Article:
Local living and 20 minute neighbourhoods - planning guidance: consultation

We are seeking views on this draft guidance on local living and 20 minute neighbourhoods to support the implementation of National Planning Framework 4 (NPF4).

Part 2 - What Local Living Looks Like

Local living and 20 minute neighbourhoods

Part 2 of this guidance describes what local living and 20 minute neighbourhoods look like in a Scottish context. The objective of local living and 20 minute neighbourhoods is to provide everyone with easy, sustainable and equitable access to the key facilities and services needed on a daily basis.

Local living

Local living supports people to meet the majority of their daily needs within a reasonable distance of their home.

20 minute neighbourhoods

The 20 minute neighbourhood concept is one method of supporting local living.

The 20 minute neighbourhood concept aims to provide access to the majority of daily needs within a 20 minute walk, wheel or cycle.

Research shows that 20 minutes (roughly 10 minutes out and the same to return home) is generally the threshold time-period that people are willing to walk to access key destinations. The distance covered in a 20 minute round trip, by walking, will vary according to multiple conditions and factors. The quality of surrounding environment, the different circumstances, age and ability of individuals and their communities, the location, and the topography, are contributory factors in the distance people are willing or able to travel actively to access service.

In rural and island settings, where the geographical context is complex and varied, the aspiration and focus needs to be on enabling people to have access to the services, amenities and facilities needed for a full life. The 20 minutes should not be considered as the defining or limiting factor in for local living in any context but as a useful gauge of the aspiration around access and proximity to services within a neighbourhood to enable people to live well locally.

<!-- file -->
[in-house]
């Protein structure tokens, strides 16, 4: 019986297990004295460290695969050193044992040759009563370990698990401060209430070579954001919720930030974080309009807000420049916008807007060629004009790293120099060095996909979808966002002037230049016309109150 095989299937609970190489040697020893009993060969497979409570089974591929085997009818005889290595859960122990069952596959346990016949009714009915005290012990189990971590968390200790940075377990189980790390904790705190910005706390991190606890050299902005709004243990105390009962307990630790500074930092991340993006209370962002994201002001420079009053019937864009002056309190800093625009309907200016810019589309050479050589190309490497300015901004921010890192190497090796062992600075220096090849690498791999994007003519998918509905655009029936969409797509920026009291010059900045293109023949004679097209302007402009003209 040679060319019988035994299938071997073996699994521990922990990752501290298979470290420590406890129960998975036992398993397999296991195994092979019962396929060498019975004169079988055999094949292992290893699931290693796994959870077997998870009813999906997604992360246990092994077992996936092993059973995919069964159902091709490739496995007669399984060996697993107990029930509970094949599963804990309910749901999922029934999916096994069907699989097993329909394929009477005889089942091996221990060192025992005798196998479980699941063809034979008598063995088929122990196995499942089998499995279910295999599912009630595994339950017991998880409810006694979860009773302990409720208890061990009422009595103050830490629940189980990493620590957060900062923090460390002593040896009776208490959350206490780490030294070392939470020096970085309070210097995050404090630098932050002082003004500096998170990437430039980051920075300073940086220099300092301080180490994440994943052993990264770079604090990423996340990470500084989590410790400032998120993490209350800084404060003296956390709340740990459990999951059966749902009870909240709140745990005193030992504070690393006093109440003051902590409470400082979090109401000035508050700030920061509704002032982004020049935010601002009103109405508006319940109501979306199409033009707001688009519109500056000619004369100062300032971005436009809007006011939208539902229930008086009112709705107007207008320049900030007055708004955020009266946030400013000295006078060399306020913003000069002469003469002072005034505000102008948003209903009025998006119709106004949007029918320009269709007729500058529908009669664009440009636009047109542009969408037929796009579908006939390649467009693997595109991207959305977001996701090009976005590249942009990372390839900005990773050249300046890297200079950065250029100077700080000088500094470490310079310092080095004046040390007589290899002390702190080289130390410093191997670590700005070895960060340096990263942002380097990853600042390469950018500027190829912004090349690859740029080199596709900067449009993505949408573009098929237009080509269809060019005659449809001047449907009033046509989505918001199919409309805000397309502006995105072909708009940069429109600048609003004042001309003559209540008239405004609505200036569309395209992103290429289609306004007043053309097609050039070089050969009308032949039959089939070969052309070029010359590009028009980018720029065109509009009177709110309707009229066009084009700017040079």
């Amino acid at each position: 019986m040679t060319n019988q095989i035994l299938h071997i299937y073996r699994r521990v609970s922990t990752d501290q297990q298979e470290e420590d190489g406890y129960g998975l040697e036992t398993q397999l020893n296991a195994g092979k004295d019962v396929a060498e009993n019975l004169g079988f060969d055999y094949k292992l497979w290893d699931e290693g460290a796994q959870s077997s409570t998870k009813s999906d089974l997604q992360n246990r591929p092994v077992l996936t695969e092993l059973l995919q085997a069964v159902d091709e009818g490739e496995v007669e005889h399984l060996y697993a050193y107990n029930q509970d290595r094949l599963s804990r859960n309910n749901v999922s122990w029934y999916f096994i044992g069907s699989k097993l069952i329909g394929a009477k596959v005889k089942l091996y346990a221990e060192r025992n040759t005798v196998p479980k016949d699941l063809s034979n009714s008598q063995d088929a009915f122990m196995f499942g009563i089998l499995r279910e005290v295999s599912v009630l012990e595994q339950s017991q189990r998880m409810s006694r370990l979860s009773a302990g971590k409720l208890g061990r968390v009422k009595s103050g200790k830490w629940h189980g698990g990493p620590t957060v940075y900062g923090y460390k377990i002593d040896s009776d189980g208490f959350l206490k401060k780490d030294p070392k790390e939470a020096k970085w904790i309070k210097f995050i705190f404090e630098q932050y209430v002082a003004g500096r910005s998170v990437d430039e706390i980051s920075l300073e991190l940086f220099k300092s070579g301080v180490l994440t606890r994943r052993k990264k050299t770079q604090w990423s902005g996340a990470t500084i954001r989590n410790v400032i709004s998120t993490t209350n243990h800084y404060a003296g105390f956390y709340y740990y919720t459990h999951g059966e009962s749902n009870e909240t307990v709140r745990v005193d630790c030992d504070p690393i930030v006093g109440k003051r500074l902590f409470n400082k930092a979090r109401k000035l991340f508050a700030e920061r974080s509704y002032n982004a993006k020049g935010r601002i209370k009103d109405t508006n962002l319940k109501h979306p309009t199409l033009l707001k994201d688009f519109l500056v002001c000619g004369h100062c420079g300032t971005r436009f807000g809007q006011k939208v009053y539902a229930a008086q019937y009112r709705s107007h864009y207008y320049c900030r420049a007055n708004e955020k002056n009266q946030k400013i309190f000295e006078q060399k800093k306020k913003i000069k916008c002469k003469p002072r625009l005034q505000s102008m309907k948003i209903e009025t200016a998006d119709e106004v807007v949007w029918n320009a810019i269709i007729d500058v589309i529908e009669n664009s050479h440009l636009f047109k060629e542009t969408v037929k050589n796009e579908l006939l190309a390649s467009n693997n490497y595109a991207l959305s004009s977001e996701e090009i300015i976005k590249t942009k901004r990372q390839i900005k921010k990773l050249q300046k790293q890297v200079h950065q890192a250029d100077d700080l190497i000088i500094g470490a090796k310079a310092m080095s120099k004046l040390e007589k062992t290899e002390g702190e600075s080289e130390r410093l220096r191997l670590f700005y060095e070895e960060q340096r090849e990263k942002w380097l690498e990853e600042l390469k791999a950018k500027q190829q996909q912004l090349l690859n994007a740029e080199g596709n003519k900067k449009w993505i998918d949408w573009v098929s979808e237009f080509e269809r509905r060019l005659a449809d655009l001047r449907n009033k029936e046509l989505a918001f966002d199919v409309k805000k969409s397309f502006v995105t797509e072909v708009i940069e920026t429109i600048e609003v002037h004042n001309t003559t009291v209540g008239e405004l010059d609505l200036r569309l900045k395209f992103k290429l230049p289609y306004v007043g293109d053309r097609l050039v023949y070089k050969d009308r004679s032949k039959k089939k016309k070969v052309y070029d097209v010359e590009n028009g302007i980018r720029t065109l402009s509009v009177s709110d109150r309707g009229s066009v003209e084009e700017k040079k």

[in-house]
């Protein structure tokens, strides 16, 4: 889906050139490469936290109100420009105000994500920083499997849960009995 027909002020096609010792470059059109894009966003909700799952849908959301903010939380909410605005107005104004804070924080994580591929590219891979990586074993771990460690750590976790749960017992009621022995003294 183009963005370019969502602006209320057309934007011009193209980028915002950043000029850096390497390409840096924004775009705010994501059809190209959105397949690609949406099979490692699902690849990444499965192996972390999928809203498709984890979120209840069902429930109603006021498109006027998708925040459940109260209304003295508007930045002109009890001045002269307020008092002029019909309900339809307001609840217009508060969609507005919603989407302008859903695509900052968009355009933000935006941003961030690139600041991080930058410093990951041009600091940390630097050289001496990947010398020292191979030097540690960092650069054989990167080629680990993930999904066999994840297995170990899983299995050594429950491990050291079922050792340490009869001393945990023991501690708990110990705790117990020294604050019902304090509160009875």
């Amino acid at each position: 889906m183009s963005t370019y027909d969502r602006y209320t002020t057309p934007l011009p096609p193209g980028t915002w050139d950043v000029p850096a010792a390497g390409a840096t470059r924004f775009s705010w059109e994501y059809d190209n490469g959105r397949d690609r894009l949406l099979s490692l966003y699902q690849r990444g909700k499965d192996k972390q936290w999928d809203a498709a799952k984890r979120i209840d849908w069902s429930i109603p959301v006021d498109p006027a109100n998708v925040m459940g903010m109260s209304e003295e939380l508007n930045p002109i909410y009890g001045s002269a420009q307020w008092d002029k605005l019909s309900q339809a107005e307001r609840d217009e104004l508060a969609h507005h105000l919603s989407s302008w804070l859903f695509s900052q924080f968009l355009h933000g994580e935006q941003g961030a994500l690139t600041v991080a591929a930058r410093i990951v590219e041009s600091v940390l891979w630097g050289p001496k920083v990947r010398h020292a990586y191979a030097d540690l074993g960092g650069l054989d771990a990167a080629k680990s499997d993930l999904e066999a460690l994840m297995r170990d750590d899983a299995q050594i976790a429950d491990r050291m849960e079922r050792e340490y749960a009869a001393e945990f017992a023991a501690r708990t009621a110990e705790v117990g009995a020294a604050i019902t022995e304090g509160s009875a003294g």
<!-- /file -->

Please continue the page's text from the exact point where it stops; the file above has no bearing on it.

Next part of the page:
Key considerations for local living

The concept of local living should not be understood or applied as a template or tick box exercise. It is a flexible approach which can adapt to support the context, local needs and aspirations of communities.

Whatever the context - cities, town, village, rural and island communities - the views and interests of local people must be at the forefront of the decisions made about a place. Local living and 20 minute neighbourhoods are not restrictive on people's behaviour and are simply a way of supporting and encouraging communities to access more of their daily needs locally, enabling healthy and sustainable lifestyles.

Daily needs can be defined in terms of the services, amenities and facilities required in a community for daily living. How people's daily needs are met in dispersed, rural and island communities, small towns and larger towns or cities is likely to look quite different. Some core daily needs will remain constant, such as ability to work, eat healthy food, access health services, go to school and spend time outdoors, irrespective of the settlement size and location. Establishing the daily needs in collaboration with a local community is a good starting point when planning or designing for local living.